ESTABLISHED: 2015 savingshepherdsofmn.org
WHO THEY ARE:
501 (c) (3). German Shepherd Dog rescue located in Roseville, Minn., founded by Lisa Veit, Randy Lenz, a retired K-9 officer, and Tressa Hinrichs. Rescues are housed by 10 to 12 active foster families in the area. The group relies on volunteers and donations for support.
“I love the breed, says Veit, who began rescuing Shepherds six years ago. “They are very loyal, and are very good family dogs.”
Saving Shepherds of MN is grounded in love, dedication, and determination in the rescue of German Shepherds and Shepherd mixes. They are committed to “fully vetting” dogs before adoption. A large portion of donations go directly to veterinary care, and the group works to find helpful avenues for any behavioral challenges a dog may have.
Volunteers are needed to transport animals to foster homes. There is also a need for more foster families; applications are available online.
BY THE NUMBERS:
In 2016, 117 dogs were adopted, and in 2017, 142 were adopted.
In September, the group hosts an annual Rally for Rescue at Hansen Kennels in Scandia, Minn. It is their largest fundraising event and includes social time for dogs and their owners to get to know each other, demonstrations in agility and search and rescue, silent auction and food.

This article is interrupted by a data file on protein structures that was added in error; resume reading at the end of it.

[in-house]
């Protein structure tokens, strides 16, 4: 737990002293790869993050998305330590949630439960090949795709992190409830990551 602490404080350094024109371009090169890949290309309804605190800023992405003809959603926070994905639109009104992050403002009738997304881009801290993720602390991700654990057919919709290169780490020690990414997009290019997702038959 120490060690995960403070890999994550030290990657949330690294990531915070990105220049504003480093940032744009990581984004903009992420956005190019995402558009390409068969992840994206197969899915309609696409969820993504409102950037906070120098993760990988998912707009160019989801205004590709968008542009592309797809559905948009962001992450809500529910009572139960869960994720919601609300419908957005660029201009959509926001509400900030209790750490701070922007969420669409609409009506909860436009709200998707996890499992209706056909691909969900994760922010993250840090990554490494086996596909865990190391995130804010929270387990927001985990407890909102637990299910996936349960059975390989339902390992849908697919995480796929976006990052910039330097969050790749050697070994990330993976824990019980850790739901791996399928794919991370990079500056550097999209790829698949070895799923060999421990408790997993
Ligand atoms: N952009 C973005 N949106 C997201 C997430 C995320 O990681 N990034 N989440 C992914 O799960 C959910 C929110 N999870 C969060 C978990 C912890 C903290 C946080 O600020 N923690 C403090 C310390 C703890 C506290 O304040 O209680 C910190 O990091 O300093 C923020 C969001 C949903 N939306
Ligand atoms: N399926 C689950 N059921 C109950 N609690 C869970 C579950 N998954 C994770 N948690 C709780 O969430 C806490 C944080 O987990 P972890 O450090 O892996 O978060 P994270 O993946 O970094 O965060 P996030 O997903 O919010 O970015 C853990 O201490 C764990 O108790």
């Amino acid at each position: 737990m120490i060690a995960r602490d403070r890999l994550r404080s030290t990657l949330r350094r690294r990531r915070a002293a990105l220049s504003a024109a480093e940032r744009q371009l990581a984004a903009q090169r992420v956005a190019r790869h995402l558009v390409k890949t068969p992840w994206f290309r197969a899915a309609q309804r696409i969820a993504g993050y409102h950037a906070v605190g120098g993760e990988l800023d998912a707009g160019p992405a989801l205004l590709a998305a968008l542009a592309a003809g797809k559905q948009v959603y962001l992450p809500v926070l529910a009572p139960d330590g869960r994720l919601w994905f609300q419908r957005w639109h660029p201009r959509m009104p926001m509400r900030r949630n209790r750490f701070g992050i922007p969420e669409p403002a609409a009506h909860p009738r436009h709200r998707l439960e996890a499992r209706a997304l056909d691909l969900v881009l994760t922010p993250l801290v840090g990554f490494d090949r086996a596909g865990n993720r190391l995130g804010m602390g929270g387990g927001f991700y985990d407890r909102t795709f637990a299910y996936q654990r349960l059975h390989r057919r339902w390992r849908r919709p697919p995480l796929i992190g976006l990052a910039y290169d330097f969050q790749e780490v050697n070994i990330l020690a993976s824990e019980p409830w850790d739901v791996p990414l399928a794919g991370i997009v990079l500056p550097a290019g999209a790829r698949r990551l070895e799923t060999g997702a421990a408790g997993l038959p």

Periodically, the group will organize a fundraising event, such as a grocery bagging day at Cub Foods, to raise money for an individual dog that needs extensive and costly veterinary care.
HOW TO HELP:
The organization’s website offers a variety of ways to support their work. Donations are welcome via PayPal and Amazon Smile, to help with the costs of food and veterinary care. There is also an option to sponsor a specific dog.
TWO ALUMS. Behr, 7, and Bailey, 2, are Shepherds owned by Cate Kautz, of the Twin Cities. “We got Bailey as a pup when Saving Shepherds rescued a litter,” she said.
“Behr is rather famous. He was their first placement as a new rescue. He came from a terrible situation (abandoned in an empty house for months, only to be sentenced to die when found because some[one] thought he was aggressive). Saving Shepherds pulled him, posted a photo which I saw. Immediately, I was in love. So, here we are, going on three years with him, and he’s a wonderful boy.”
Kautz continues to volunteer for Saving Shepherds, often doing home visits. “Great, great group!”
“Juno was part of the J Crew we took in from the Humane Society.” said Lisa Veit. “They were a breeder surrender due to her having unfit living conditions and over 60 dogs on her property. The Humane Society deemed them all aggressive and did not treat them, so we took them with no medical care whatsoever. Juno was diagnosed with canine resporatory coronacirus, bordetella bronchieseptica, mycoplasma cynos. Juno was malnourished and spent many weeks at the vet office getting well. He was so shy when we took him we had to carry him out to the kennel; he pancaked to the ground if anyone tried to touch him, but he was NEVER aggressive. Sweetest dog!”
Holly Galbus is a freelance writer based in Rochester.